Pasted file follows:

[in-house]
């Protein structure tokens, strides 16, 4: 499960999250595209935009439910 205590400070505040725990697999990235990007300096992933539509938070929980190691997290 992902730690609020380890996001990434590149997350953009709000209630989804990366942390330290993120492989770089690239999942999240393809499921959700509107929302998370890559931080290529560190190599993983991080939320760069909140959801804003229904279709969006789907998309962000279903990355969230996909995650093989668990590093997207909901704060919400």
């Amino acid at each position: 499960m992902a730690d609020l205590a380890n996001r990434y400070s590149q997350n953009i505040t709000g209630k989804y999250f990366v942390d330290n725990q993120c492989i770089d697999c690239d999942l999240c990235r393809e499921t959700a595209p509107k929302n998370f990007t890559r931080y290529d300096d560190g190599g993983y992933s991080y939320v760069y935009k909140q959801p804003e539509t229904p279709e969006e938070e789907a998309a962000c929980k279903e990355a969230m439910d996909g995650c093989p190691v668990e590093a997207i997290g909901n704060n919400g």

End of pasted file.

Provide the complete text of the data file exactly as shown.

[in-house]
């Protein structure tokens, strides 16, 4: 499960999250595209935009439910 205590400070505040725990697999990235990007300096992933539509938070929980190691997290 992902730690609020380890996001990434590149997350953009709000209630989804990366942390330290993120492989770089690239999942999240393809499921959700509107929302998370890559931080290529560190190599993983991080939320760069909140959801804003229904279709969006789907998309962000279903990355969230996909995650093989668990590093997207909901704060919400």
């Amino acid at each position: 499960m992902a730690d609020l205590a380890n996001r990434y400070s590149q997350n953009i505040t709000g209630k989804y999250f990366v942390d330290n725990q993120c492989i770089d697999c690239d999942l999240c990235r393809e499921t959700a595209p509107k929302n998370f990007t890559r931080y290529d300096d560190g190599g993983y992933s991080y939320v760069y935009k909140q959801p804003e539509t229904p279709e969006e938070e789907a998309a962000c929980k279903e990355a969230m439910d996909g995650c093989p190691v668990e590093a997207i997290g909901n704060n919400g």